Blogging Against Disablism Day: Sexism & Personality Disorder Diagnoses

Thursday, May 1st, 2008


By way of Elaine, I discovered that today is Blogging Against Disablism Day. (There are so many blog against/blog for/blog about days, it’s hard to keep track. Anyone know of a roundup or a calendar something? Similar to The Truth Laid Bare’s Ubercarnival? Which has been giving me a database error like forevah? Anyones?)

Initially, when Elaine mentioned Blogging Against Disablism Day, I wasn’t planning on participating; not because it’s an issue I don’t care about, but because I wasn’t sure what I might contribute to the conversation. In today’s post, Elaine discusses mental disability, more specifically, depression, generalized anxiety disorder and borderline personality disorder, which got me thinking.

As an undergrad, I majored in psychology (I know, *groan* – not another one of those human resources assholes. But I was *serious* about my classes, dammit!) and, aside from the required courses, was given some degree of latitude in my psych studies. Between my psych major and my honors classes, I was even allowed to earn six credits through independent study projects – two fairly comprehensive literature reviews, one of social anxiety disorder (“The Identification and Etiology of Social Phobia”) and another on personality disorders (“Assessing Axis II: Issues & Controversies Surrounding Personality Disorder Diagnoses”). Even cooler, the lone clinical psychology professor at my college was also heavy into women’s studies, so I was able to take several of her courses – while she supervised my projects. As a result, one semester I had the opportunity to tackle the same topic for two different classes, both with my totally awesome feminist prof.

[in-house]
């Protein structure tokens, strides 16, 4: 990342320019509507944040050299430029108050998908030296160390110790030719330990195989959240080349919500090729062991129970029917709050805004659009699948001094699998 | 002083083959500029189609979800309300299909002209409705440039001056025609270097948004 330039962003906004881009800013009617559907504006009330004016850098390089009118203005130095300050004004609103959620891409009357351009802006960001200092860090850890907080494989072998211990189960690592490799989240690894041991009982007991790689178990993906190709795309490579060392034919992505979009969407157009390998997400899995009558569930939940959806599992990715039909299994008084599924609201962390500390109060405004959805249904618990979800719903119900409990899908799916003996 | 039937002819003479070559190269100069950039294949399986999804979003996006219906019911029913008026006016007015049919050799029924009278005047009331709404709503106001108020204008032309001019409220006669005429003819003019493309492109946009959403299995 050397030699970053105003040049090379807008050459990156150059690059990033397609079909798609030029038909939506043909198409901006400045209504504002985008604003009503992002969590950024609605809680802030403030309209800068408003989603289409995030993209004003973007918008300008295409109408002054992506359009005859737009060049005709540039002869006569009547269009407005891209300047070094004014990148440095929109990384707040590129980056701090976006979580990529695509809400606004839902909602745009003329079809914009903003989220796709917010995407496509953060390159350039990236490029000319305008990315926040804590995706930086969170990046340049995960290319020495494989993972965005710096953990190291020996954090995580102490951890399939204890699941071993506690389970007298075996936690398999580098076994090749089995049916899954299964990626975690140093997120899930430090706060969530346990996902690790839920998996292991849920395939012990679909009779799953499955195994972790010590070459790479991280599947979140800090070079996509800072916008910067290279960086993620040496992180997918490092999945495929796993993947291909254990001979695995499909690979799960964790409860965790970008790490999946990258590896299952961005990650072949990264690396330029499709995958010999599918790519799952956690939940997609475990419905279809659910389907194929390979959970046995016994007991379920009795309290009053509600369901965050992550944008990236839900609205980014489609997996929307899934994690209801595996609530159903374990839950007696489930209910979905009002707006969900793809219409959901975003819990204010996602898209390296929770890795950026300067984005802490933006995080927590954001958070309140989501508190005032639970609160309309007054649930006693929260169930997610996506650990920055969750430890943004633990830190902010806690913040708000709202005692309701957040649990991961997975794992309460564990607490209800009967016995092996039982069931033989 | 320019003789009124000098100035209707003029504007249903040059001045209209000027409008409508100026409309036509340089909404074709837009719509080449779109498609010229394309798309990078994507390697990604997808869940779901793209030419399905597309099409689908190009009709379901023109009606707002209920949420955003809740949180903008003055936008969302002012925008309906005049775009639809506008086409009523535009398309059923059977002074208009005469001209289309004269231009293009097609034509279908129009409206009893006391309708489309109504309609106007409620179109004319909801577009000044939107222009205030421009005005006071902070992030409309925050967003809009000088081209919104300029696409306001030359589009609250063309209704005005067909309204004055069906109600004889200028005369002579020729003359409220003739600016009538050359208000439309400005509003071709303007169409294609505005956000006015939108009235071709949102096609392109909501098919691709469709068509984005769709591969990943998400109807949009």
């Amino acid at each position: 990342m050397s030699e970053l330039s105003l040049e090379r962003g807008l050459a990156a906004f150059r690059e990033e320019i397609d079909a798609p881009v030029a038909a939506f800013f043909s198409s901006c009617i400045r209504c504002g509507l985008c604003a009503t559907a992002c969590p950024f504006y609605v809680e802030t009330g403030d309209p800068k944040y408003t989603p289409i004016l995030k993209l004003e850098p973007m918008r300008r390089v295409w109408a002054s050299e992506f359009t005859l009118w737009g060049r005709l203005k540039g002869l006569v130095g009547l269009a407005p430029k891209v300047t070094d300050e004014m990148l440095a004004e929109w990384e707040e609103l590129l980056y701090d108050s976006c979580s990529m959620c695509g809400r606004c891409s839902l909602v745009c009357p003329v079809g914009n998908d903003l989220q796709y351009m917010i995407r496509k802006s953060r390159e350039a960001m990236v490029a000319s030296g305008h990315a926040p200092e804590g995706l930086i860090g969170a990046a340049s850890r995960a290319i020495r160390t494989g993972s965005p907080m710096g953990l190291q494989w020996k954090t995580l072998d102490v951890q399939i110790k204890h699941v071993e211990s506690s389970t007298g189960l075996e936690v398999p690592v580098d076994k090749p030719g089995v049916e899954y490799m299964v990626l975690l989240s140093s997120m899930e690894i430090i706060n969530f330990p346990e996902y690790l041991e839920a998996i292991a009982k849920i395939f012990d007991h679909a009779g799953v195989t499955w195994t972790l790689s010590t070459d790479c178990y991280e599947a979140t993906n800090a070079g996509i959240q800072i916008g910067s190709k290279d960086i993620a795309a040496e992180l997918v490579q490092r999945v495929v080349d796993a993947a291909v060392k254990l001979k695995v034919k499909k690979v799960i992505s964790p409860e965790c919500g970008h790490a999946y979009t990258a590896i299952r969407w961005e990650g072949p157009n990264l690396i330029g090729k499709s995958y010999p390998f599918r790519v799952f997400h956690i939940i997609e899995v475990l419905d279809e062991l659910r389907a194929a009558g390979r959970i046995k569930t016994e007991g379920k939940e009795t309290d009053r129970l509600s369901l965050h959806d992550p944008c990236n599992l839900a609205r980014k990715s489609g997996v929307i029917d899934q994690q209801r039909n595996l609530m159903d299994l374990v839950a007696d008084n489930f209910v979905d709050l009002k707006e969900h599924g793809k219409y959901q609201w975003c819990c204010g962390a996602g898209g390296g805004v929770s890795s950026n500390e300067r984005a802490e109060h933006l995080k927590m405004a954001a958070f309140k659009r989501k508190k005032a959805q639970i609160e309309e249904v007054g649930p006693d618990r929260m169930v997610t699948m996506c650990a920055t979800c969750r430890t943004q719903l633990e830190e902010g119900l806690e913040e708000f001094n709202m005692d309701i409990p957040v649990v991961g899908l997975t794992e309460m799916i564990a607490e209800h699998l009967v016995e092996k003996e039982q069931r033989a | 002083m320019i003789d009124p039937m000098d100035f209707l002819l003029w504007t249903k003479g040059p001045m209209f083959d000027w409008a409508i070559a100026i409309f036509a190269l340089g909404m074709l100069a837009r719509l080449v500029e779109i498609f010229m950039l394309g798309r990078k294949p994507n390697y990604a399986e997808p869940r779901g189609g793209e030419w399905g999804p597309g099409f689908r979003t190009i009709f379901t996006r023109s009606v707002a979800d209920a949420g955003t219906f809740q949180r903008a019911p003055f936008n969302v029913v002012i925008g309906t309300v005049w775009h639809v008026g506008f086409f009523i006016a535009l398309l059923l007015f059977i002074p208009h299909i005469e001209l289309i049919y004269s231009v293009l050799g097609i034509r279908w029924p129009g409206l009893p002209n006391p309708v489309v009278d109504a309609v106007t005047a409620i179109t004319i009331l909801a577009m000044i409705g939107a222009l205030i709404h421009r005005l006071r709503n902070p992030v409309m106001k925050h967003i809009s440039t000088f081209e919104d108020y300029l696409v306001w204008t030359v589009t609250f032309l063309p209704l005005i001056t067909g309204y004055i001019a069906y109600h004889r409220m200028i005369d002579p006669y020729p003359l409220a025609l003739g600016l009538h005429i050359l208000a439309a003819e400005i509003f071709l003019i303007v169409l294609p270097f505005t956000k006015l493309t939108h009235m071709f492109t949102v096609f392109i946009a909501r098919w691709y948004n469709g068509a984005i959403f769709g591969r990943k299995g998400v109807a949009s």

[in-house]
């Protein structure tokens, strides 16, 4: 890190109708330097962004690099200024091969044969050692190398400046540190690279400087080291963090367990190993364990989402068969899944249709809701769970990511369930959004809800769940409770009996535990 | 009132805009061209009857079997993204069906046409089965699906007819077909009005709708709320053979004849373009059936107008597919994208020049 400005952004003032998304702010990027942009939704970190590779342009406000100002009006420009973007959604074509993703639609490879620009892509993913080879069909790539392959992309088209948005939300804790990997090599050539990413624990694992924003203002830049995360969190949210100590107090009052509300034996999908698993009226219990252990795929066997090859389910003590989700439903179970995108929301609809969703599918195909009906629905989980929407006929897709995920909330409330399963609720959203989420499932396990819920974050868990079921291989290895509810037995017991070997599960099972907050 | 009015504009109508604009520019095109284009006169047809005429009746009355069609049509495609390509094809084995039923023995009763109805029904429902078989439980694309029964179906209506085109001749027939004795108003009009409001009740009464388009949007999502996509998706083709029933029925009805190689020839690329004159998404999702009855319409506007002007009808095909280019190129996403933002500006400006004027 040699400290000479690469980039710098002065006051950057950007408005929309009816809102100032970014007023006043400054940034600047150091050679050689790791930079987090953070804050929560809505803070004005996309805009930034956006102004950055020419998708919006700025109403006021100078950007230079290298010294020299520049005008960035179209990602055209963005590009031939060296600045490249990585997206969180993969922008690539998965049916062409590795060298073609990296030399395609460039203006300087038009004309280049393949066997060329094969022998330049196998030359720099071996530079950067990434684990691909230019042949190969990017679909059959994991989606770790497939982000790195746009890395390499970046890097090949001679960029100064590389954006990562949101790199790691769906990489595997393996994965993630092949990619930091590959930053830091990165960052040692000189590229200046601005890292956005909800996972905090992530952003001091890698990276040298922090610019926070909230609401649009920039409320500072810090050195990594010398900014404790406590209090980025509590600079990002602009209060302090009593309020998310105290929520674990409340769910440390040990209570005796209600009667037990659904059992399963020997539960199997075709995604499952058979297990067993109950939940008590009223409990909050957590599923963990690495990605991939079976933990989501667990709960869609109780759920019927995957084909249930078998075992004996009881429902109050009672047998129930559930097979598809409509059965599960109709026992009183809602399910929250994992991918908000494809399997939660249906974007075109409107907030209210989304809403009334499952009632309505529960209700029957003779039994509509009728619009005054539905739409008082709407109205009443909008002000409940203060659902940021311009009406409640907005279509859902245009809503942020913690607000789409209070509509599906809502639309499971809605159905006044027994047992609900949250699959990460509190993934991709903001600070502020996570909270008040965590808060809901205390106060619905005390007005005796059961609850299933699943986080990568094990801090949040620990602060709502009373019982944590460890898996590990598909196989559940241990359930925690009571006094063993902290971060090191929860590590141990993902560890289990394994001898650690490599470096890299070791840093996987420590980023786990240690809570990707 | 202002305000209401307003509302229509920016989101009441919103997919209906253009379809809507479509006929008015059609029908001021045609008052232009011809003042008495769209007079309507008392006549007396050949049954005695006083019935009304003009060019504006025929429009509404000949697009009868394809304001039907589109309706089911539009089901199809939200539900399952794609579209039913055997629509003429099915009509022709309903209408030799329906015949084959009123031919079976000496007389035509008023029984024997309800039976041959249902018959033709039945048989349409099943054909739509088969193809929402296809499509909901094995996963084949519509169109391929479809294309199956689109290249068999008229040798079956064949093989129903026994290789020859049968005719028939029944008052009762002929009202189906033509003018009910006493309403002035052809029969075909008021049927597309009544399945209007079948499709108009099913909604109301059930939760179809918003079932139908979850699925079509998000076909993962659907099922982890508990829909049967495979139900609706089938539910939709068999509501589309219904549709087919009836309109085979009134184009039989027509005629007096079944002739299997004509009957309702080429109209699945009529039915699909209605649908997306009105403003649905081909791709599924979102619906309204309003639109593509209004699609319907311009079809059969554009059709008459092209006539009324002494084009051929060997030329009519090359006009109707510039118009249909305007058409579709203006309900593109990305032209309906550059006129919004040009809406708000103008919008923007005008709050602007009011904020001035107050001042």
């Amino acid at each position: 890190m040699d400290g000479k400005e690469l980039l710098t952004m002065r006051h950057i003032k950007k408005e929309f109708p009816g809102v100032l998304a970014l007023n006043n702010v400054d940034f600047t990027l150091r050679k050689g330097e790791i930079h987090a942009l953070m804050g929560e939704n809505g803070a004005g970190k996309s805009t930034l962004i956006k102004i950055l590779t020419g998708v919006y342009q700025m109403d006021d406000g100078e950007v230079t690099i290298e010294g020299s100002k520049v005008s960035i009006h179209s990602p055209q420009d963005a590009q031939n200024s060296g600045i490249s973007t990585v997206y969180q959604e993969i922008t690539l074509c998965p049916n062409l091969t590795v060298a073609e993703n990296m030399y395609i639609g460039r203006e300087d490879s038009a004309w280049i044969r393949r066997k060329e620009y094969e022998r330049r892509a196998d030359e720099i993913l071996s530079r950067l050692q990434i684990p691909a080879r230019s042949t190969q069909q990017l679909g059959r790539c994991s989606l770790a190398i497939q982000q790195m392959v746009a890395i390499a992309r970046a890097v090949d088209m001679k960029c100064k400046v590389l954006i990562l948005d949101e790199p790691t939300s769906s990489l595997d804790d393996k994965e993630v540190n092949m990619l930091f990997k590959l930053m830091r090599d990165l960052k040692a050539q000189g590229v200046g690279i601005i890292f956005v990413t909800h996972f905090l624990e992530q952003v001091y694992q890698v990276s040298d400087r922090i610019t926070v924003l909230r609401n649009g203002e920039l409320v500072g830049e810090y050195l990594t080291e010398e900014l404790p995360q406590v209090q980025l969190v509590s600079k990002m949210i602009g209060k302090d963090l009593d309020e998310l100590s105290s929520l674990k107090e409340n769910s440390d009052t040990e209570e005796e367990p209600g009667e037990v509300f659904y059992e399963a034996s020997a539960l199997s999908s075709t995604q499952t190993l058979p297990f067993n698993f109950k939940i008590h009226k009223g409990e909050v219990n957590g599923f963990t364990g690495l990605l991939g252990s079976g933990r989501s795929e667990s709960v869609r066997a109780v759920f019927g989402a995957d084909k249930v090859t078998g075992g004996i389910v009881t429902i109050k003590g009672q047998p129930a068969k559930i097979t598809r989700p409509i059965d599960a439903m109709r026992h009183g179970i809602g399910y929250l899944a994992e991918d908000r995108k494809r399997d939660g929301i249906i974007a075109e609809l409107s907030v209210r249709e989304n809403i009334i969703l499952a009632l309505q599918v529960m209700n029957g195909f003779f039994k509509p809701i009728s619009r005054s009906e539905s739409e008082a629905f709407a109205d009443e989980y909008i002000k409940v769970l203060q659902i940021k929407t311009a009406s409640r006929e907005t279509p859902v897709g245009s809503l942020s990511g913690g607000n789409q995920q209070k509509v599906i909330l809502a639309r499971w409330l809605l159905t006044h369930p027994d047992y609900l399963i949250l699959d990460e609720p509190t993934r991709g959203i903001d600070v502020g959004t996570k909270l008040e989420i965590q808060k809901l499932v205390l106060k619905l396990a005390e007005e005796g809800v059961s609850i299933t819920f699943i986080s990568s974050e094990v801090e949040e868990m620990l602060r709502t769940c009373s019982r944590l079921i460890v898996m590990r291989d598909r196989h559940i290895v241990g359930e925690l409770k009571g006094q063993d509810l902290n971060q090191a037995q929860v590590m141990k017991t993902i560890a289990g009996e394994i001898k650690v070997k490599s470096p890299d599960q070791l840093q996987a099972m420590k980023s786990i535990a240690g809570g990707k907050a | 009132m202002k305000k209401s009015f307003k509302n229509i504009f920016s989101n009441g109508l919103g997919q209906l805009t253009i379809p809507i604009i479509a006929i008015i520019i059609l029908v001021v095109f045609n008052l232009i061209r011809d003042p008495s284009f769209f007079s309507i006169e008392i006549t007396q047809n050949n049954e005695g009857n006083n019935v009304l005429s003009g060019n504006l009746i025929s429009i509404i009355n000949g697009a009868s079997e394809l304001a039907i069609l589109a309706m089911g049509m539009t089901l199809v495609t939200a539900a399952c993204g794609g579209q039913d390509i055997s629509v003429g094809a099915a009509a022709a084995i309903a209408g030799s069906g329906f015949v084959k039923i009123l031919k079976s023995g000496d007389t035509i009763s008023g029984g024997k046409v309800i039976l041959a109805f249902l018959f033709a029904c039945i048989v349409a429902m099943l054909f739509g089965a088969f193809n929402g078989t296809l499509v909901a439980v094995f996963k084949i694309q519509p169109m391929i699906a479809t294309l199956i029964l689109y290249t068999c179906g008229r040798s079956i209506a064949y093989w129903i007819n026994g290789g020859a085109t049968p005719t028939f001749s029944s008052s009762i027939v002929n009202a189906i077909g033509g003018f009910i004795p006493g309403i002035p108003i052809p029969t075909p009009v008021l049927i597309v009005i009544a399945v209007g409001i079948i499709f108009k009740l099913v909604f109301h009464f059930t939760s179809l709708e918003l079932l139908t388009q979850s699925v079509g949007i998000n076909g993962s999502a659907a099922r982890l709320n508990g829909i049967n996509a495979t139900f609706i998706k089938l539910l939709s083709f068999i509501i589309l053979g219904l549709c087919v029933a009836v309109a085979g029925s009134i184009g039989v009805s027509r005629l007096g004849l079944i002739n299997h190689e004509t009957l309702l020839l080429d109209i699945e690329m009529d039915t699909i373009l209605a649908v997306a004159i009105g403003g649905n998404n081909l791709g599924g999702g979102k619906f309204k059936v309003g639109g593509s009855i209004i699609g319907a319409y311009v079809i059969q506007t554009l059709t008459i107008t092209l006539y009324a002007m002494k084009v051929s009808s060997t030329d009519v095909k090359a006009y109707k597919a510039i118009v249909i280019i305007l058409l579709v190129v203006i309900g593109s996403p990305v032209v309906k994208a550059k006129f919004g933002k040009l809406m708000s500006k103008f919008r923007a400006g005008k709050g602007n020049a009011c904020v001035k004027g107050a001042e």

So my last semester of college, I literally spent half my time researching and critiquing personality disorders – categorical vs. continuum models, the Axis I/II distinction, problems with diagnostic instruments and criteria, the biased application of personality disorder diagnoses, etc. By far the most fascinating topic – perhaps because I was simultaneously taking my first and only women’s studies course, Psychology & Women – is the amount of gender bias inherent in Axis II diagnoses. That is, in most of the personality disorder labels.

For my contribution to Blogging Against Disablism Day, I thought I might excerpt a portion of “Sex & Gender Bias in Personality Disorder Diagnoses” (2001 – my, how I date myself!), my final paper for the Psychology & Women course. Why, you ask? Well, it’s important to recognize that the psychiatric and medical communities are just like any other, warts and all; even supposedly objective professionals bring personal agendas and biases to the table. These color both the research and application of mental disorders and their diagnoses, such that a seemingly scientific condition such as depression can serve to reinforce (or enforce) gender roles. In the past, the DSM identified homosexuality as a mental disorder, and in the ’50s, lobotomies came into favor with the families of women who did not, or could not, fulfill their gender roles satisfactorily. In short, medical professionals don’t always operate with the patient’s best interests in mind.

While there are a number of ways in which personality disorders reflect sex and gender bias, tonight I’ll focus on the criteria itself. The very symptoms one must exhibit to “earn” a personality disorder diagnosis oftentimes reflect gender roles, such that a woman (or man) who conforms too closely to her or his stereotyped gender role may be diagnosed with a personality disorder.


(More below the fold…)